Today I worked on a market analysis for a very nice 3 bedroom 2 1/2 bath 2 story house in Bolingbrook. Part of my analysis involves looking at the current competition for a home, so I went to both multiple listings systems for the Chicago area and tried to lookup information on a home I saw for sale a few doors down. I couldn’t find anything in either of the multiple listing systems (MLSs).
I then went to the listing broker’s web site and tried to find information on the home. Still no luck. It wasn’t listed as one of their homes for sale or a closed sale.
As a last resort, I called the broker’s phone number. I explained that I was trying to get some basic information on one of their listings. I was informed that no one was available to give me the information, but I could leave a message.
I went back to the broker’s web site. They advertise themselves as a discount reale estate broker providing “full service”. Their definition of “full service” is obviously quite different from mine.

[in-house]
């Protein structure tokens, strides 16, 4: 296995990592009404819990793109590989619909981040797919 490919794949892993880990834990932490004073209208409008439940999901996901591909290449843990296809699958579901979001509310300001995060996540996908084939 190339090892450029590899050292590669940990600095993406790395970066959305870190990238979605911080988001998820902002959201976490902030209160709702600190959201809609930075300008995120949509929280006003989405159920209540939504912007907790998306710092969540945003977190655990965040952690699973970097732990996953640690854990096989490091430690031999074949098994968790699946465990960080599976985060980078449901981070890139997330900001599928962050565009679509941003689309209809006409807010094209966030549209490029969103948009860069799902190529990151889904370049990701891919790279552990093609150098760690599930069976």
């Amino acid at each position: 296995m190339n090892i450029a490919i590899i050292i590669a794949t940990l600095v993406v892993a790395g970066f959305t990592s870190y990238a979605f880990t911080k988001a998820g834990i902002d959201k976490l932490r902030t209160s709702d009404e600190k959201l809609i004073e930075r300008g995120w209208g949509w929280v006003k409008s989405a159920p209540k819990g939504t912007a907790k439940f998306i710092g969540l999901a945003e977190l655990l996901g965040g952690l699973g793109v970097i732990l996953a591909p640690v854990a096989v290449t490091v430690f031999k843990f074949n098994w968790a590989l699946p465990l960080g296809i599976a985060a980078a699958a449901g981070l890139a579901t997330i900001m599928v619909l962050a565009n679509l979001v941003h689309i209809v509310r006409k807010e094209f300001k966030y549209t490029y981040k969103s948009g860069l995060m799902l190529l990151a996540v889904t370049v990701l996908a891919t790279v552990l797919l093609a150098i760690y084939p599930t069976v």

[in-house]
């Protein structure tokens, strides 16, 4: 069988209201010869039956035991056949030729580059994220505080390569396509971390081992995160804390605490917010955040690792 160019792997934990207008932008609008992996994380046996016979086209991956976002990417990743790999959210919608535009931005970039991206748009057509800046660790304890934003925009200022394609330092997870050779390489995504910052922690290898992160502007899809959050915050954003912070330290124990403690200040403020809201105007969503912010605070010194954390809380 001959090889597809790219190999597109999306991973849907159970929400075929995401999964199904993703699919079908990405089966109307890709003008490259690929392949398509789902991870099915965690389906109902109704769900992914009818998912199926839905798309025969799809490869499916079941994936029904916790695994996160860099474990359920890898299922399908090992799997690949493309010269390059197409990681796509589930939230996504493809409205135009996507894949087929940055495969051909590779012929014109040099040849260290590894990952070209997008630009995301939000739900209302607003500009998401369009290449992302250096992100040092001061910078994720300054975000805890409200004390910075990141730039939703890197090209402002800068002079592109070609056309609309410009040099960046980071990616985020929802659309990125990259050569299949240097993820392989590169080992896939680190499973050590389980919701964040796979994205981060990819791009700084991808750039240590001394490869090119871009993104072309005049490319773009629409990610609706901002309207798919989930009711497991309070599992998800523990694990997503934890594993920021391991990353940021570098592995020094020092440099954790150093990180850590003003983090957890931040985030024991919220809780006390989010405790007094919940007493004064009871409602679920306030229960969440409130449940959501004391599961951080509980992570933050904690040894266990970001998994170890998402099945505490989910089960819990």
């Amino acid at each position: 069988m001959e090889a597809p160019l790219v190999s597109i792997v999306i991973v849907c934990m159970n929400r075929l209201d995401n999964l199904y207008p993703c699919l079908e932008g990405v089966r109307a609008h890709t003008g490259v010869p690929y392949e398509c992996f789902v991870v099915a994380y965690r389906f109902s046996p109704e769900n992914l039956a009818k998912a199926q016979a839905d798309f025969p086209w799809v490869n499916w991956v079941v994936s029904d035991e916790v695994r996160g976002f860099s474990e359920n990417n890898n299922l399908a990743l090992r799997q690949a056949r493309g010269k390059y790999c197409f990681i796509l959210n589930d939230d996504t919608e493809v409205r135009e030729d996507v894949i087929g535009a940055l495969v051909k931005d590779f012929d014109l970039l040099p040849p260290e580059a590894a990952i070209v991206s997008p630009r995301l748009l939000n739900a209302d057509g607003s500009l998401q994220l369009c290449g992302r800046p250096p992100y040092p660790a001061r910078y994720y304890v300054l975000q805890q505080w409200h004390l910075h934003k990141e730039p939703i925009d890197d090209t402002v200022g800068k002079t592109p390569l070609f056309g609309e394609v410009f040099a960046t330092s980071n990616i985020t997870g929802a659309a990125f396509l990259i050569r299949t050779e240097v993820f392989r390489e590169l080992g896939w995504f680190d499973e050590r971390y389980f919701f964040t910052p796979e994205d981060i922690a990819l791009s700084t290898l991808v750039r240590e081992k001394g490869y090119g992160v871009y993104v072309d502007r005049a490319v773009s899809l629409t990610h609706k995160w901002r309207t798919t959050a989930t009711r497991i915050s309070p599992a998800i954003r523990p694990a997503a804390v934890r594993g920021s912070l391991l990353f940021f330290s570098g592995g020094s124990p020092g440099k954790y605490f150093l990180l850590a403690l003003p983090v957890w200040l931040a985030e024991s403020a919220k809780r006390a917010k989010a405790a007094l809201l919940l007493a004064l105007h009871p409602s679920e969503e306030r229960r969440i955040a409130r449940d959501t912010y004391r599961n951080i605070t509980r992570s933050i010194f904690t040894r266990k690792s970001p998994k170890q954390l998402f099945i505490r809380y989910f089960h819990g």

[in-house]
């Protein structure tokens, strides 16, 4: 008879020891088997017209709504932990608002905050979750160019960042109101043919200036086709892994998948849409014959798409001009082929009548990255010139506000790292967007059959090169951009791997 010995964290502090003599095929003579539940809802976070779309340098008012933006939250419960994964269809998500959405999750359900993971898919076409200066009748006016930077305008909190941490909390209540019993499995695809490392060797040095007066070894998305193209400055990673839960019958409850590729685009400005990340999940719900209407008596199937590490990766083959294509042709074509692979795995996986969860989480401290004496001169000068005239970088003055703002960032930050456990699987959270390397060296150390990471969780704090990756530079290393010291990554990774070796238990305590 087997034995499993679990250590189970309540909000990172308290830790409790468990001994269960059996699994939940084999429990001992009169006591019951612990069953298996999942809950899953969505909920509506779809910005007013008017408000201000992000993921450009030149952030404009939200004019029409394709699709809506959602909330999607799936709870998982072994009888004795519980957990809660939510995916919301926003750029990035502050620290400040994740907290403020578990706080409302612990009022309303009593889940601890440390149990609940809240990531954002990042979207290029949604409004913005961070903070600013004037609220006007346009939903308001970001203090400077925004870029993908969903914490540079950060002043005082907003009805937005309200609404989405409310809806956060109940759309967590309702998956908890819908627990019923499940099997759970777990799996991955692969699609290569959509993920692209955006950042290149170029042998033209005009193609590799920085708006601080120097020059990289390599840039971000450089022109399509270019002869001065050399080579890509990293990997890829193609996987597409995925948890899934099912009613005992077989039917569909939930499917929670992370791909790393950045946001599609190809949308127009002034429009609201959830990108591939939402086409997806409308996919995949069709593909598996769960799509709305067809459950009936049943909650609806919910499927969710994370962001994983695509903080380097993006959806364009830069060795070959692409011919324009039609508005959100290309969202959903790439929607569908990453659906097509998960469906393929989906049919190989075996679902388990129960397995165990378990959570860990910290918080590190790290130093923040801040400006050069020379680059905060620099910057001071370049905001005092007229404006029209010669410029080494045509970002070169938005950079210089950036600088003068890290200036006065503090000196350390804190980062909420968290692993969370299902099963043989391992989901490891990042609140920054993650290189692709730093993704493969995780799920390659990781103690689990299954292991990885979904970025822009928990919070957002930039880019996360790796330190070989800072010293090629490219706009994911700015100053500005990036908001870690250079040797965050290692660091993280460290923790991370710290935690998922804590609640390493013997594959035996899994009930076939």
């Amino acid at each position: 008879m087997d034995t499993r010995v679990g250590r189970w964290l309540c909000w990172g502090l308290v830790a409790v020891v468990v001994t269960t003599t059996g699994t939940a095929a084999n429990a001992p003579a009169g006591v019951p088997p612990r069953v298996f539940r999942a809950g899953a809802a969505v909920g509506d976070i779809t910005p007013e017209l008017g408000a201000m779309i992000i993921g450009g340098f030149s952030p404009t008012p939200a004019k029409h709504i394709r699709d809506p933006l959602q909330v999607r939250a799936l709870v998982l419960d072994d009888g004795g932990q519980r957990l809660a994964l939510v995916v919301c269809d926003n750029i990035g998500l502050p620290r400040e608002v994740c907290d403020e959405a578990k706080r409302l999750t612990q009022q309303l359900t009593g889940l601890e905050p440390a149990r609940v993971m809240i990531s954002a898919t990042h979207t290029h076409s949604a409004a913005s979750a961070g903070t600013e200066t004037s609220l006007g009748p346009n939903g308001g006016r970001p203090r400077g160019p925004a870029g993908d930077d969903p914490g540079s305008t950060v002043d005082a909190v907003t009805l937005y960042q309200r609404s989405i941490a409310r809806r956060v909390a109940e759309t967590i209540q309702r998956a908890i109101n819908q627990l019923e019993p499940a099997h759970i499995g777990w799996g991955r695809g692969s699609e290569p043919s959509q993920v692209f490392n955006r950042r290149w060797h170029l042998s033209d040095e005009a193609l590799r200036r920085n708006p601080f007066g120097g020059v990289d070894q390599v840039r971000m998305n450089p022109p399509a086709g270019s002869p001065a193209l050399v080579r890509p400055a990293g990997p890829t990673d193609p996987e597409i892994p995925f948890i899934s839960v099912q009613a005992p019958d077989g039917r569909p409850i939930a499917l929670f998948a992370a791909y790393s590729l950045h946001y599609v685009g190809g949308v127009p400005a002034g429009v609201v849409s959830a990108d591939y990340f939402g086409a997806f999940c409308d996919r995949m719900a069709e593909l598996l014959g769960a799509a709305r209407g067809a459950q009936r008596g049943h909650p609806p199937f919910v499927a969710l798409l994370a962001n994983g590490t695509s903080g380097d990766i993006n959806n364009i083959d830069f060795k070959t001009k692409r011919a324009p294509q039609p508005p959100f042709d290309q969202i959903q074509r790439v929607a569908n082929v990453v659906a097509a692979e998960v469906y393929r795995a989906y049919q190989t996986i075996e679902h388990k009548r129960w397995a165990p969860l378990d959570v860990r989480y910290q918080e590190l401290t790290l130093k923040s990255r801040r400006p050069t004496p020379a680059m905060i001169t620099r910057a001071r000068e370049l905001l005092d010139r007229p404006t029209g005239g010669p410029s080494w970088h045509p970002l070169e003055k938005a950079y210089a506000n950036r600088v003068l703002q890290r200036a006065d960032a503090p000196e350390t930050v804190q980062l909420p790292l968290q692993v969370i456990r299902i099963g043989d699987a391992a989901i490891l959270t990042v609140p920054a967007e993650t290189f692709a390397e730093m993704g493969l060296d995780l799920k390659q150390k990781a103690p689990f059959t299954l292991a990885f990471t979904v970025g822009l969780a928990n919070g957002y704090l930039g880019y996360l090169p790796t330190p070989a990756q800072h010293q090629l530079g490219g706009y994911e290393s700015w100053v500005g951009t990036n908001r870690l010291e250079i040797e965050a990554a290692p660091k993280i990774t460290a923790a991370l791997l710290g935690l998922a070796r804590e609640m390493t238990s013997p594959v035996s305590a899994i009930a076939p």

- If a listing can’t be found on both MLSs, the broker is not providing “full service”.
If a listing can’t be found on the broker’s web site, the broker is not providing “full service”.
If a phone call to the broker’s office during normal business hours doesn’t put you through to someone who can answer your questions, the broker is not providing “full service”.
Part of the service that a broker provides is making information about their client’s homes as readily accessible as possible. Home buyers are like any other buyers, they want information NOW.
It appears that the only “service” this seller has received so far from their discount broker is a “for sale” sign in their front yard which is more effective advertising the broker than selling the house.